How I incurred £700 of bank charges

In 2013, I paid out nearly £700 in unauthorised overdraft fees. I’m not in financial difficulty and I manage my current account with a fine-toothed comb. So how have I managed to incur these charges? Let me explain.

Good management

Like a lot of people, I don’t have much left at the end of the month, but I can normally juggle things around and move money back from our joint house account to my sole account to get through the last few days before payday.

I receive text alerts from my bank if my overdrawn balance goes beyond a certain limit (well before it hits the maximum) and I check my account online every day towards the end of the month to make sure I am still within my agreed limit. In fact, I am very aware of what my account is doing – except it seems, late at night.

Late-night charges

The charges levied by my bank, First Direct, have been applied when card payments, which I might have made three days before, come out of my account in the evenings – AFTER I have checked my bank balance but BEFORE a 9pm cut-off point for debit card payments that I was previously unaware of.

In other words, if I check my balance at 8pm, then go to bed feeling reassured, I might still wake the next day to find I have gone over my limit and been whacked with a £25 fee – because a payment I made some days ago has come out of my account between 8pm and 9pm.

'Real time' banking

I called First Direct – whose staff, in fairness, are always helpful and readily accessible – and I was told this was a consequence of ‘real time’ banking. (That’s real time, except when the debit card payment from my bank account is delayed by three days. It doesn’t necessarily show up as a ‘payment pending’ either – which is apparently, the norm).

First Direct said it gives you until 11pm to rectify your account back to within its agreed overdraft limit before it will apply the £25 daily charge. So that means, unless you check your balance between 9pm and 11pm every night, you are liable to be hit with it.

First Direct also only offers an alert service for when you are within a certain range of your overdraft limit, rather than over the limit itself. The latter would be more useful, allowing customers to immediately make arrangements that day to bring themselves back within the limit and avoid fees (as I mentioned, if you rectify the transgression before the end of the day, First Direct won’t charge you).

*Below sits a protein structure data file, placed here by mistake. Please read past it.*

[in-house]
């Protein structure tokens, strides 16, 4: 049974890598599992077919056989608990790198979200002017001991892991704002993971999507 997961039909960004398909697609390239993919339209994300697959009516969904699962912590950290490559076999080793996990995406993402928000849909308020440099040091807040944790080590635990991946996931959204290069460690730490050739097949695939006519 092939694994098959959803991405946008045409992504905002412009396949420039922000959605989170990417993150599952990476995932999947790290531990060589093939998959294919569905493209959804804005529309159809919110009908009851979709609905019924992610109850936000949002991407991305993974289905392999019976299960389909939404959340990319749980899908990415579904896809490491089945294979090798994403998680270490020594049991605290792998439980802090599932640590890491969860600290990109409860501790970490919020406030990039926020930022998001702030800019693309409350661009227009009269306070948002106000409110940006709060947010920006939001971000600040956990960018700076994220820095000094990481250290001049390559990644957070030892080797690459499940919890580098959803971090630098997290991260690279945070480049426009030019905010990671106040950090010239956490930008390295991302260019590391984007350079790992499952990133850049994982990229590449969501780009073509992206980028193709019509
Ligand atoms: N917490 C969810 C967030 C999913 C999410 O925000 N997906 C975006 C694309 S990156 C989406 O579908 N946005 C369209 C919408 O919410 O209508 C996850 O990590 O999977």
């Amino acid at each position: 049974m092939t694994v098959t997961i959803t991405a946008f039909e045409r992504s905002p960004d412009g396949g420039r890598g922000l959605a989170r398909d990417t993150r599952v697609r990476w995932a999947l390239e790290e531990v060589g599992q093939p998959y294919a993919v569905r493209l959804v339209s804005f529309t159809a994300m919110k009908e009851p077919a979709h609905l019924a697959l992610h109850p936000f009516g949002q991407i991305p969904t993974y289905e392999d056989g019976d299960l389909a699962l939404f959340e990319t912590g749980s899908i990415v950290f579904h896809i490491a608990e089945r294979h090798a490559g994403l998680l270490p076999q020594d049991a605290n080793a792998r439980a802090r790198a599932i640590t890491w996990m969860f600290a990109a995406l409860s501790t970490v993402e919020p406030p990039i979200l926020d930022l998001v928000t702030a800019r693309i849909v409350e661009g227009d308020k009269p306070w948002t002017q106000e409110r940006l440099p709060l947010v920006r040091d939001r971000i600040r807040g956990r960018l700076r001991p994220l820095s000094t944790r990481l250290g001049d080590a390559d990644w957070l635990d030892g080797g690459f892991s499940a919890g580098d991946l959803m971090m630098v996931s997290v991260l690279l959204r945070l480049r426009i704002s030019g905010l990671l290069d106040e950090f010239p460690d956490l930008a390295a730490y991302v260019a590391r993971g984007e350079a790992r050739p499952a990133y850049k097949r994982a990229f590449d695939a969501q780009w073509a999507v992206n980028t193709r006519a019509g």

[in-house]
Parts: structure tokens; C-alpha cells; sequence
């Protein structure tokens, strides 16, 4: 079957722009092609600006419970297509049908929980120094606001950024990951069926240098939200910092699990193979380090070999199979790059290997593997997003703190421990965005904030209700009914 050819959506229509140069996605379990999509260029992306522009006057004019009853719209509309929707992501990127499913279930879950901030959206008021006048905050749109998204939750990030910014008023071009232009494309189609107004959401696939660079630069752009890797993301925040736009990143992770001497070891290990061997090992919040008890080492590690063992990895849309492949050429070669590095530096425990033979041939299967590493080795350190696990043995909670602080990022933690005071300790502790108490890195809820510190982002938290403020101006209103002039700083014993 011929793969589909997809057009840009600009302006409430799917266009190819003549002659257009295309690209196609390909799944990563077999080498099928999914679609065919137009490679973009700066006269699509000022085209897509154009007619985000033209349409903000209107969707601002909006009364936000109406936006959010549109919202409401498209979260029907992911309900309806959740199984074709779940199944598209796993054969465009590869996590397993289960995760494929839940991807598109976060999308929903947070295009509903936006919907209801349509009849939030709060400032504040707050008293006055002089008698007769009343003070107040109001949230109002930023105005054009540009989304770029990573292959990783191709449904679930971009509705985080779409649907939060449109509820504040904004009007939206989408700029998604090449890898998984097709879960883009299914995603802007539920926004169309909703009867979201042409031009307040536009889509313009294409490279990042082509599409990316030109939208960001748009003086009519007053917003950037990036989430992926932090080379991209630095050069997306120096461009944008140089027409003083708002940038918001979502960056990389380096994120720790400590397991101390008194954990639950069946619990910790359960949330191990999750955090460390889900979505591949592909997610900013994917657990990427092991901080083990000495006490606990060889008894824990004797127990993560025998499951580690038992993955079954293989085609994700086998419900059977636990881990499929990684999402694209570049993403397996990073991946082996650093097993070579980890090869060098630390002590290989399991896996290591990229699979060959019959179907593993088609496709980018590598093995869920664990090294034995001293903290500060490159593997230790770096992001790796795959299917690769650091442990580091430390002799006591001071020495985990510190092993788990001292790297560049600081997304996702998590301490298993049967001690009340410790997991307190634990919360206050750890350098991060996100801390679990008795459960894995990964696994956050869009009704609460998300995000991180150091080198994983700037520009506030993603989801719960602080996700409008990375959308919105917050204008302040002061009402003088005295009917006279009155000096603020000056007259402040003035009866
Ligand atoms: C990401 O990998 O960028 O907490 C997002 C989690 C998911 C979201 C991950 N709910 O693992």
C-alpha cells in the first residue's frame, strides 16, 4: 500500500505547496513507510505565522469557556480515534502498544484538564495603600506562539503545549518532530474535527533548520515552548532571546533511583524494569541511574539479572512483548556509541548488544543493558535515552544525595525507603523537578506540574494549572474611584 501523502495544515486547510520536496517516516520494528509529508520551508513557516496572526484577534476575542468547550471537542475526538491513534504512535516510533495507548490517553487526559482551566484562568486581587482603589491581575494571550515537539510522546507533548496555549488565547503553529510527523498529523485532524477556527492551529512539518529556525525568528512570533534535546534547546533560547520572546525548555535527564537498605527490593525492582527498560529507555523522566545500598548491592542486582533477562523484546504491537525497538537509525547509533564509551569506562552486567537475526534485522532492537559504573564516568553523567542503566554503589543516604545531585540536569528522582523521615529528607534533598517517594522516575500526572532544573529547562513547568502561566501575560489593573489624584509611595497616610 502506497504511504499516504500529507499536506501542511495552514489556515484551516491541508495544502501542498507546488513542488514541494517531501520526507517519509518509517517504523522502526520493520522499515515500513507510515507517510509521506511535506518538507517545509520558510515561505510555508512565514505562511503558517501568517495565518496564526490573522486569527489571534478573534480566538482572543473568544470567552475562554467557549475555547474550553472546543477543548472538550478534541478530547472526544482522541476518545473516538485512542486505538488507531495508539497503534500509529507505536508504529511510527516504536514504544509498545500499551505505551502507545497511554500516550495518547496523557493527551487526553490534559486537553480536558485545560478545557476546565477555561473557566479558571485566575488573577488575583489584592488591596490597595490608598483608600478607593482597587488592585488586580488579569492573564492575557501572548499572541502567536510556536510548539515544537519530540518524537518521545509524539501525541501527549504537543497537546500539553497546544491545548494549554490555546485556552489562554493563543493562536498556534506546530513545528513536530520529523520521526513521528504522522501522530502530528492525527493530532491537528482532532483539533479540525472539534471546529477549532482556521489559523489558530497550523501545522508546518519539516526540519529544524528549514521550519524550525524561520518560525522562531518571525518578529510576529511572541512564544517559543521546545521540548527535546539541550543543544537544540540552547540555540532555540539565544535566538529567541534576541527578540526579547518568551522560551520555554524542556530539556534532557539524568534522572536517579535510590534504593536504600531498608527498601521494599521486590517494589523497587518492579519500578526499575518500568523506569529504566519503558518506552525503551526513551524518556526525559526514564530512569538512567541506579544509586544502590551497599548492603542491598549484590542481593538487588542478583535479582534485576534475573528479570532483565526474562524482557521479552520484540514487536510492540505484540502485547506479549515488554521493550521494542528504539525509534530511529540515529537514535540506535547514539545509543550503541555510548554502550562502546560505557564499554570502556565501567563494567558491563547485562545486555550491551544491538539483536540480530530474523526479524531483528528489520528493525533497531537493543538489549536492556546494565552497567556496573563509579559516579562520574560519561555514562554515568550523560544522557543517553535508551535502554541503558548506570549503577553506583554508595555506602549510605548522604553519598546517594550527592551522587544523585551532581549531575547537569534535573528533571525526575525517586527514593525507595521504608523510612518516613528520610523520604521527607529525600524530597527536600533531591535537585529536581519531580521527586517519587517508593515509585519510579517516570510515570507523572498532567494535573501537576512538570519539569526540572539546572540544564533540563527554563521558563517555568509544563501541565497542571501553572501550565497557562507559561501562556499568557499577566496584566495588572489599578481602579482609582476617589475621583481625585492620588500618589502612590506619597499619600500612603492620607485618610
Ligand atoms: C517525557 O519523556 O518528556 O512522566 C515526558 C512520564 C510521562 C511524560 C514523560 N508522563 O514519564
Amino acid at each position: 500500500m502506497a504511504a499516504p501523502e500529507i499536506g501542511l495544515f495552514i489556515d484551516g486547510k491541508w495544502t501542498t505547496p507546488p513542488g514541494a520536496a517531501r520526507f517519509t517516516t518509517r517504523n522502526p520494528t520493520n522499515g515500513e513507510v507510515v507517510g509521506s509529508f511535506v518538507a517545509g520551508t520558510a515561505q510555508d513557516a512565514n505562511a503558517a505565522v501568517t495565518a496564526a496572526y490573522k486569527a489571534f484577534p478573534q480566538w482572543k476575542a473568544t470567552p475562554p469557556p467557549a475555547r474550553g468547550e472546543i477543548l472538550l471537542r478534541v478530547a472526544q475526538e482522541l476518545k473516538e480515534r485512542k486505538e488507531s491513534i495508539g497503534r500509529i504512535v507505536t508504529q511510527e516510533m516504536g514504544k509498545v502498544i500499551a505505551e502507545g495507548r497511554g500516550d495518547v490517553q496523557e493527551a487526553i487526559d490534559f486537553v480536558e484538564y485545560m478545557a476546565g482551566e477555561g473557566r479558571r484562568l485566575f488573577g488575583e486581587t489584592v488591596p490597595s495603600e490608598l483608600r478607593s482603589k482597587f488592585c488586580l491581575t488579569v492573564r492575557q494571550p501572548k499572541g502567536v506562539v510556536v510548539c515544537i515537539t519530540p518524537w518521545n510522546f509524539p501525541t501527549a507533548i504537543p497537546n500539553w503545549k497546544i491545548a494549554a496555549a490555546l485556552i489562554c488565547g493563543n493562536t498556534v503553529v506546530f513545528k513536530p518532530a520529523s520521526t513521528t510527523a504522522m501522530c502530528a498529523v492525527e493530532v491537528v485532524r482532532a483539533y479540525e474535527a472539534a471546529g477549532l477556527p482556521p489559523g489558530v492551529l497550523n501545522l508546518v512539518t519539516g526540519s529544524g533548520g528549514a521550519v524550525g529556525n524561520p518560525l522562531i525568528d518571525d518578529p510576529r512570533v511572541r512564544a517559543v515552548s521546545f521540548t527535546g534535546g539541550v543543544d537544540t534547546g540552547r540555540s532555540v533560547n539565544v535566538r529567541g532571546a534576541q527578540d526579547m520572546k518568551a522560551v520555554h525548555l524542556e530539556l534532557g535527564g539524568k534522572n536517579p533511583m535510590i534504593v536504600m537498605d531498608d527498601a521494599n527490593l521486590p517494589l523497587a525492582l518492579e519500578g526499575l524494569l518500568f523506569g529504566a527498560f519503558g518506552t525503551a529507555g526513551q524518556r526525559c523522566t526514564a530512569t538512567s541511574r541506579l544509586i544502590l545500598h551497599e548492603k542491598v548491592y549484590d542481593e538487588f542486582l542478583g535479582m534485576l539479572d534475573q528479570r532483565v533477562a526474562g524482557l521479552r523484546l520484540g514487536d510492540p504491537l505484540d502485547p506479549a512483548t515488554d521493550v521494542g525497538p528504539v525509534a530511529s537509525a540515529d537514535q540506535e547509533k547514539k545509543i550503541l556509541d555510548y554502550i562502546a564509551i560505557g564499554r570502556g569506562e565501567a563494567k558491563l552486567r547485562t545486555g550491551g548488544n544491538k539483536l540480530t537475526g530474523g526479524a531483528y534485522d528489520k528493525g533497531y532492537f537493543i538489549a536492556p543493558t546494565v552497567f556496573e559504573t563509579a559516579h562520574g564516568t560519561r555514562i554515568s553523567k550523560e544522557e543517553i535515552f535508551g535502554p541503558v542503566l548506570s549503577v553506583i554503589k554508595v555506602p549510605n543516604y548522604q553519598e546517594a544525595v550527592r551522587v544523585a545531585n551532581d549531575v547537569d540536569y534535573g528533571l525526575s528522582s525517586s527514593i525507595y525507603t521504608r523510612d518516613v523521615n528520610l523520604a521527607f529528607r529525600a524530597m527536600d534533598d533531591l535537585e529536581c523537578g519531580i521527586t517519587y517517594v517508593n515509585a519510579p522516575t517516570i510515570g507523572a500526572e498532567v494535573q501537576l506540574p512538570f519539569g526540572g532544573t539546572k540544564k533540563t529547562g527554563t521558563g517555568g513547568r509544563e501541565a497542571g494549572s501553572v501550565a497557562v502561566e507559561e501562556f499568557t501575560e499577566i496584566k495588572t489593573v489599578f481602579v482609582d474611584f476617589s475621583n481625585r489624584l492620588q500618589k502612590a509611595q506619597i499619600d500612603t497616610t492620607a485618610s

Caveat emptor!

So it seems that unless you have a forensic memory of every single card payment you have made and check your statement religiously at 9pm every working day, you can still be stung by payments taken out of your account late at night that take you over your limit, leading you to incur the subsequent charge.

As a financial journalist, I put a call into the Payments Council press office and asked if First Direct’s policy is the same as that of other banks. They told me there was no industry-standard time by which card payments must come out of your account on any particular day. This means it’s conceivable that some people could see debit card payments being taken at 11.59pm, giving them no chance at all of rectifying their balance that day.

So if, like mine, your current account can be finely tuned, it’s advisable to give your own bank a call and find out.

In the meantime, while a minefield for consumers, the current arrangement seems convenient for the banks. When is a customer least likely to notice a payment taking them over their limit? At night, of course when the payment can do the most damage and is most likely to lead to an over-limit charge.

My new bank charges campaign

It is still possible to reclaim unauthorised overdraft fees if you are in financial difficulty, but technically I am not. However, I can still propose a new and fair bank charges campaign. Try this:

  • All debit card payments to be taken from customers’ accounts at the same time the payment is made to avoid the problem of not knowing when a payment will come out.
  • A text alert service (real time!) at the point when someone goes over their unauthorised limit with a chance to rectify it that day without being charged.

These two measures, which are surely not impossible to implement, would save banking customers like me millions of pounds a year collectively. But I wonder, that with banks making so much money from the existing arrangement, whether it will ever happen?

Fed up with your bank? Under the Current Account Switch Service introduced in September last year you can now switch in seven working days. Whether you are overdrawn or in credit, there are some great deals to choose from at MoneySuperMarket’s current account channel.

Please note: Any rates or deals mentioned in this article were available at the time of writing. Click on a highlighted product and apply direct.

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